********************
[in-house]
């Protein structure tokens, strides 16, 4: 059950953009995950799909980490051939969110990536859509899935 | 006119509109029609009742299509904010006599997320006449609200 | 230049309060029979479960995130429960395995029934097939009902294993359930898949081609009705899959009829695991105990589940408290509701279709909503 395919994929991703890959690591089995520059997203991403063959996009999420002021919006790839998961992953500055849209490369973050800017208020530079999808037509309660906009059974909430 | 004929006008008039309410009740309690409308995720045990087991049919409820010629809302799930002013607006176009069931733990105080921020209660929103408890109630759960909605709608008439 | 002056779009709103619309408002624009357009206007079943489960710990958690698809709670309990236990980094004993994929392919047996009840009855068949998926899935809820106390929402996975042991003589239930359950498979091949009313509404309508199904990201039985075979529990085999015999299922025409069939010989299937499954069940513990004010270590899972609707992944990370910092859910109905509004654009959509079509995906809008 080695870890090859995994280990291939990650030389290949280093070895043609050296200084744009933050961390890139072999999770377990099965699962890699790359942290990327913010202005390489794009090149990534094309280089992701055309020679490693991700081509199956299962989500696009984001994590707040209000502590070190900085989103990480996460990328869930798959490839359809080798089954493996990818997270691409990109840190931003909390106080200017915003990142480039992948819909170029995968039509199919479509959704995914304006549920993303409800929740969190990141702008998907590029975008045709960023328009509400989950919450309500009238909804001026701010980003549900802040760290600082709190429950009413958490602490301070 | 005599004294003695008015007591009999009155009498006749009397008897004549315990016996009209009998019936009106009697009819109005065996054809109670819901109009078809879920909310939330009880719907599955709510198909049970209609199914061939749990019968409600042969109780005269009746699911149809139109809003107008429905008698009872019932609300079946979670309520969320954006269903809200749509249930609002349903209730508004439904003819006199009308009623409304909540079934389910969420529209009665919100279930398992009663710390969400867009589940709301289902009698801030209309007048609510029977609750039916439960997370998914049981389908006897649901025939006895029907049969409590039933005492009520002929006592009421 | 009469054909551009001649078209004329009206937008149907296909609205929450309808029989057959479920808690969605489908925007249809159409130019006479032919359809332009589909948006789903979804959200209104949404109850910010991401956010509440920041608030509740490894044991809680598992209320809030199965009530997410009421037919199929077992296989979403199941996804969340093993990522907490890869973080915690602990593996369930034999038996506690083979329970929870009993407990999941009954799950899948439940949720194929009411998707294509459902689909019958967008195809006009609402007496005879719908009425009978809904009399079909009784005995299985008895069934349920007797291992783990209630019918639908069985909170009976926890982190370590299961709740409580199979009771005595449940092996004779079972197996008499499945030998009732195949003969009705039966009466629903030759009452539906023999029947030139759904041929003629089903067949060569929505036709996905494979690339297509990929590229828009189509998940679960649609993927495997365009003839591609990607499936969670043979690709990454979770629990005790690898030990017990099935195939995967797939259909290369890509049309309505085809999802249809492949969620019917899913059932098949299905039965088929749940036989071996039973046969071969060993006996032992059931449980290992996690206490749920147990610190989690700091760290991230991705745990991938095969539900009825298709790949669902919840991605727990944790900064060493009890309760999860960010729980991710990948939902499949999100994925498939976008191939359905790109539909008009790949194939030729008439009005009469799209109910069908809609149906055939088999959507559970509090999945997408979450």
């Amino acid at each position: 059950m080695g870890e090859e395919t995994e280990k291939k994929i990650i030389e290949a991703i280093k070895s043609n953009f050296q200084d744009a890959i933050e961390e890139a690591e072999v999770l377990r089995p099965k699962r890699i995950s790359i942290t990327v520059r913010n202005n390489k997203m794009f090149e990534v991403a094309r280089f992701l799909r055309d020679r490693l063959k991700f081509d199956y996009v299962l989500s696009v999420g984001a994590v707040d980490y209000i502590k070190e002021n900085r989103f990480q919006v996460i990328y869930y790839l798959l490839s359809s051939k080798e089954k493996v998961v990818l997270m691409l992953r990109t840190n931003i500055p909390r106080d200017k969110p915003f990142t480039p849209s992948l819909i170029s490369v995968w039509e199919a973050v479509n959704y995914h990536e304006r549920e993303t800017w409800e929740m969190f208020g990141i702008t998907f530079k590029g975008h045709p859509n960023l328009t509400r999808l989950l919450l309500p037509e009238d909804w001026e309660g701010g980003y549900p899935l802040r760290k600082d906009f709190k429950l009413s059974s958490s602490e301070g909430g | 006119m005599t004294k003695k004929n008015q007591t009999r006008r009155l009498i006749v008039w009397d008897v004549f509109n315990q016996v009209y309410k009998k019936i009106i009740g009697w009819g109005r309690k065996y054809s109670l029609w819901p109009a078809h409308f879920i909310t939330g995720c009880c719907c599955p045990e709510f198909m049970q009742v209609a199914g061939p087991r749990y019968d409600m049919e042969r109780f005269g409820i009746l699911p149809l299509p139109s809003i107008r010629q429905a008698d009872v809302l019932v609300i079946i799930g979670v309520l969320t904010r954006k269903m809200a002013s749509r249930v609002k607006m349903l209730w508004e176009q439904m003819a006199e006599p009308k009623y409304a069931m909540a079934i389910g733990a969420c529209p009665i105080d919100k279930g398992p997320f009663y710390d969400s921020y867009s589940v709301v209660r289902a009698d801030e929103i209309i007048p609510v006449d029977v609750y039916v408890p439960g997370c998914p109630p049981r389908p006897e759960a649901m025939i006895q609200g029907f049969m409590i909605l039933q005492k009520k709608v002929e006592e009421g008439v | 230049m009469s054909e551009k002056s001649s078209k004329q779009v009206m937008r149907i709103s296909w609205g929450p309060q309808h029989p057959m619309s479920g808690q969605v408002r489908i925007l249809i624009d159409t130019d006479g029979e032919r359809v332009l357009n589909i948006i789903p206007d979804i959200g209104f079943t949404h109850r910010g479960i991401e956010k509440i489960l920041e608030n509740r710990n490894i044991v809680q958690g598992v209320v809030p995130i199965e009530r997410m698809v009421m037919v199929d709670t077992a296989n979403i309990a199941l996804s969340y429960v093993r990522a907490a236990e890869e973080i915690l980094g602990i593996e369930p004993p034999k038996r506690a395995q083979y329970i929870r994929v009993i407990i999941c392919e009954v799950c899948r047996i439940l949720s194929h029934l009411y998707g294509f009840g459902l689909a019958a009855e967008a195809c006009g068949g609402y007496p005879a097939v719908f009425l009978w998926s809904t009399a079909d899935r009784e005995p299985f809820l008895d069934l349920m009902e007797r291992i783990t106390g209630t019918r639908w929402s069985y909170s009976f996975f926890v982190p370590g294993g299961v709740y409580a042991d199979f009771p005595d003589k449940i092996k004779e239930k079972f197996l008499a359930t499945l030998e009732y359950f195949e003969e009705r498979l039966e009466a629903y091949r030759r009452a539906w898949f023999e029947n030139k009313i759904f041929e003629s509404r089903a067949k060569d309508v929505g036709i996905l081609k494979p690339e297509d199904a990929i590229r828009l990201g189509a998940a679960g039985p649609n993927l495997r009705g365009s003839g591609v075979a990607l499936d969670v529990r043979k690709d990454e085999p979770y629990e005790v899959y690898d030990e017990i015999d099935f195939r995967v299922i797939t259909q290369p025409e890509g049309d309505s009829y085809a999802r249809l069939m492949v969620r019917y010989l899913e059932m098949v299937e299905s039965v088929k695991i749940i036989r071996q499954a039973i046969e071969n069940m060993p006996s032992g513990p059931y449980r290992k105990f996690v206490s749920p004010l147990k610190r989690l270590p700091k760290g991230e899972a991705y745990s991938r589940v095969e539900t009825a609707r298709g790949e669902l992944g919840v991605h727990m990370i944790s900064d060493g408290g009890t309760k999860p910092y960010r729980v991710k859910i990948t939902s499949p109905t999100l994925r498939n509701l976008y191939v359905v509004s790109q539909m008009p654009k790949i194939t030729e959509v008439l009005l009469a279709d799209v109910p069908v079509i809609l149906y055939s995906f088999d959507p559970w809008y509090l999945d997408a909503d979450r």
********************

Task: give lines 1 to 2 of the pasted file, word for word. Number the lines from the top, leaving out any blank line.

[in-house]
């Protein structure tokens, strides 16, 4: 059950953009995950799909980490051939969110990536859509899935 | 006119509109029609009742299509904010006599997320006449609200 | 230049309060029979479960995130429960395995029934097939009902294993359930898949081609009705899959009829695991105990589940408290509701279709909503 395919994929991703890959690591089995520059997203991403063959996009999420002021919006790839998961992953500055849209490369973050800017208020530079999808037509309660906009059974909430 | 004929006008008039309410009740309690409308995720045990087991049919409820010629809302799930002013607006176009069931733990105080921020209660929103408890109630759960909605709608008439 | 002056779009709103619309408002624009357009206007079943489960710990958690698809709670309990236990980094004993994929392919047996009840009855068949998926899935809820106390929402996975042991003589239930359950498979091949009313509404309508199904990201039985075979529990085999015999299922025409069939010989299937499954069940513990004010270590899972609707992944990370910092859910109905509004654009959509079509995906809008 080695870890090859995994280990291939990650030389290949280093070895043609050296200084744009933050961390890139072999999770377990099965699962890699790359942290990327913010202005390489794009090149990534094309280089992701055309020679490693991700081509199956299962989500696009984001994590707040209000502590070190900085989103990480996460990328869930798959490839359809080798089954493996990818997270691409990109840190931003909390106080200017915003990142480039992948819909170029995968039509199919479509959704995914304006549920993303409800929740969190990141702008998907590029975008045709960023328009509400989950919450309500009238909804001026701010980003549900802040760290600082709190429950009413958490602490301070 | 005599004294003695008015007591009999009155009498006749009397008897004549315990016996009209009998019936009106009697009819109005065996054809109670819901109009078809879920909310939330009880719907599955709510198909049970209609199914061939749990019968409600042969109780005269009746699911149809139109809003107008429905008698009872019932609300079946979670309520969320954006269903809200749509249930609002349903209730508004439904003819006199009308009623409304909540079934389910969420529209009665919100279930398992009663710390969400867009589940709301289902009698801030209309007048609510029977609750039916439960997370998914049981389908006897649901025939006895029907049969409590039933005492009520002929006592009421 | 009469054909551009001649078209004329009206937008149907296909609205929450309808029989057959479920808690969605489908925007249809159409130019006479032919359809332009589909948006789903979804959200209104949404109850910010991401956010509440920041608030509740490894044991809680598992209320809030199965009530997410009421037919199929077992296989979403199941996804969340093993990522907490890869973080915690602990593996369930034999038996506690083979329970929870009993407990999941009954799950899948439940949720194929009411998707294509459902689909019958967008195809006009609402007496005879719908009425009978809904009399079909009784005995299985008895069934349920007797291992783990209630019918639908069985909170009976926890982190370590299961709740409580199979009771005595449940092996004779079972197996008499499945030998009732195949003969009705039966009466629903030759009452539906023999029947030139759904041929003629089903067949060569929505036709996905494979690339297509990929590229828009189509998940679960649609993927495997365009003839591609990607499936969670043979690709990454979770629990005790690898030990017990099935195939995967797939259909290369890509049309309505085809999802249809492949969620019917899913059932098949299905039965088929749940036989071996039973046969071969060993006996032992059931449980290992996690206490749920147990610190989690700091760290991230991705745990991938095969539900009825298709790949669902919840991605727990944790900064060493009890309760999860960010729980991710990948939902499949999100994925498939976008191939359905790109539909008009790949194939030729008439009005009469799209109910069908809609149906055939088999959507559970509090999945997408979450």